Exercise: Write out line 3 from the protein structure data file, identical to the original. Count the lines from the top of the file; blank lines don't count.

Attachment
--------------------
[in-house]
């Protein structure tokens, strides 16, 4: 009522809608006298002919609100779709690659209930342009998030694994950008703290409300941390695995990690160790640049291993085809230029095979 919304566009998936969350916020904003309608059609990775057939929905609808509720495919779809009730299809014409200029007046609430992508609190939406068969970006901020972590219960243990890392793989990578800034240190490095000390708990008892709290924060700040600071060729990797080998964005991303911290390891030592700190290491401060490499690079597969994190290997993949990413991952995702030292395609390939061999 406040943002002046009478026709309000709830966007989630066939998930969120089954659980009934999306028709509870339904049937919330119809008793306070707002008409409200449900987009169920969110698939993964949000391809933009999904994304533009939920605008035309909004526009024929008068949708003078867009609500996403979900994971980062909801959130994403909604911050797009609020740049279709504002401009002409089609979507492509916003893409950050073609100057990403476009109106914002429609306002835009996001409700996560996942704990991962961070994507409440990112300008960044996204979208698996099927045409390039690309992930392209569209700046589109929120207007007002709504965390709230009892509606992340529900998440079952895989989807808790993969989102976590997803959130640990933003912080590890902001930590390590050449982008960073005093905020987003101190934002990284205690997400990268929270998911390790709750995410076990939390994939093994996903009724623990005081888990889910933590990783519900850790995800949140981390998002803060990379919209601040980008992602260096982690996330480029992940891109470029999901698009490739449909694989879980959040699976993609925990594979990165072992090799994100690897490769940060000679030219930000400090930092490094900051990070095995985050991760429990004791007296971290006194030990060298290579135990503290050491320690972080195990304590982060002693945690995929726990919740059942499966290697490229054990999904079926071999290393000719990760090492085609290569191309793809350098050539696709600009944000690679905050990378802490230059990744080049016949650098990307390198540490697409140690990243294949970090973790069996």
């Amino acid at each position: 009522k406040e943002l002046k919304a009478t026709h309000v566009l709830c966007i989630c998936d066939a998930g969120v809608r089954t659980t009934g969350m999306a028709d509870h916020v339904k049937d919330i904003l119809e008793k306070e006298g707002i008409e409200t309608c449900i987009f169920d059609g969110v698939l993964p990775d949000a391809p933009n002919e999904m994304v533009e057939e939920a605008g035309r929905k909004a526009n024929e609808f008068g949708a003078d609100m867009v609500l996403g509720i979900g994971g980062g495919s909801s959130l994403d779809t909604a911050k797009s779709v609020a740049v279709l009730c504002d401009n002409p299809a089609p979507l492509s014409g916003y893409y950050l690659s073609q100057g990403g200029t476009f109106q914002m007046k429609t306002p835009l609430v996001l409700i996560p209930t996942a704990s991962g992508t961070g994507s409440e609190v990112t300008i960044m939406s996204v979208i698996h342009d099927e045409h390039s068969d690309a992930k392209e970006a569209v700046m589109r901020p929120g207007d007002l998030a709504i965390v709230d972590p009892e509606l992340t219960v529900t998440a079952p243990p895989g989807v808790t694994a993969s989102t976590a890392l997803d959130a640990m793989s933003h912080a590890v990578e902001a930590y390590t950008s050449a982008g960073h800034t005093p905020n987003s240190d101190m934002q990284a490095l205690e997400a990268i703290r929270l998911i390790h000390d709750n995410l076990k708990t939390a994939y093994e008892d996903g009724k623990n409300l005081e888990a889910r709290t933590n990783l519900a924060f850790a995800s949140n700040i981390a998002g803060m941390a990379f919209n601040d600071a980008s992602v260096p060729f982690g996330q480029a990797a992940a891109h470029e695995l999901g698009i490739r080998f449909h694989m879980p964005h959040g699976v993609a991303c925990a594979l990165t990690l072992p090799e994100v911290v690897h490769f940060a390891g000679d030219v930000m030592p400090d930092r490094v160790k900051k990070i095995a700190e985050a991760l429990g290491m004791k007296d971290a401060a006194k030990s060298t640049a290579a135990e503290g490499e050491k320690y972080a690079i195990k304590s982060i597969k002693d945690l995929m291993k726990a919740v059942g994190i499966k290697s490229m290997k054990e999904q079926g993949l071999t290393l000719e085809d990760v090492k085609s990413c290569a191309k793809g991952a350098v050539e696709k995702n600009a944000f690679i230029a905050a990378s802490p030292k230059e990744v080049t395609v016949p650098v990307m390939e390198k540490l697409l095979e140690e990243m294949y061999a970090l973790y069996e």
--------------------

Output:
């Amino acid at each position: 009522k406040e943002l002046k919304a009478t026709h309000v566009l709830c966007i989630c998936d066939a998930g969120v809608r089954t659980t009934g969350m999306a028709d509870h916020v339904k049937d919330i904003l119809e008793k306070e006298g707002i008409e409200t309608c449900i987009f169920d059609g969110v698939l993964p990775d949000a391809p933009n002919e999904m994304v533009e057939e939920a605008g035309r929905k909004a526009n024929e609808f008068g949708a003078d609100m867009v609500l996403g509720i979900g994971g980062g495919s909801s959130l994403d779809t909604a911050k797009s779709v609020a740049v279709l009730c504002d401009n002409p299809a089609p979507l492509s014409g916003y893409y950050l690659s073609q100057g990403g200029t476009f109106q914002m007046k429609t306002p835009l609430v996001l409700i996560p209930t996942a704990s991962g992508t961070g994507s409440e609190v990112t300008i960044m939406s996204v979208i698996h342009d099927e045409h390039s068969d690309a992930k392209e970006a569209v700046m589109r901020p929120g207007d007002l998030a709504i965390v709230d972590p009892e509606l992340t219960v529900t998440a079952p243990p895989g989807v808790t694994a993969s989102t976590a890392l997803d959130a640990m793989s933003h912080a590890v990578e902001a930590y390590t950008s050449a982008g960073h800034t005093p905020n987003s240190d101190m934002q990284a490095l205690e997400a990268i703290r929270l998911i390790h000390d709750n995410l076990k708990t939390a994939y093994e008892d996903g009724k623990n409300l005081e888990a889910r709290t933590n990783l519900a924060f850790a995800s949140n700040i981390a998002g803060m941390a990379f919209n601040d600071a980008s992602v260096p060729f982690g996330q480029a990797a992940a891109h470029e695995l999901g698009i490739r080998f449909h694989m879980p964005h959040g699976v993609a991303c925990a594979l990165t990690l072992p090799e994100v911290v690897h490769f940060a390891g000679d030219v930000m030592p400090d930092r490094v160790k900051k990070i095995a700190e985050a991760l429990g290491m004791k007296d971290a401060a006194k030990s060298t640049a290579a135990e503290g490499e050491k320690y972080a690079i195990k304590s982060i597969k002693d945690l995929m291993k726990a919740v059942g994190i499966k290697s490229m290997k054990e999904q079926g993949l071999t290393l000719e085809d990760v090492k085609s990413c290569a191309k793809g991952a350098v050539e696709k995702n600009a944000f690679i230029a905050a990378s802490p030292k230059e990744v080049t395609v016949p650098v990307m390939e390198k540490l697409l095979e140690e990243m294949y061999a970090l973790y069996e």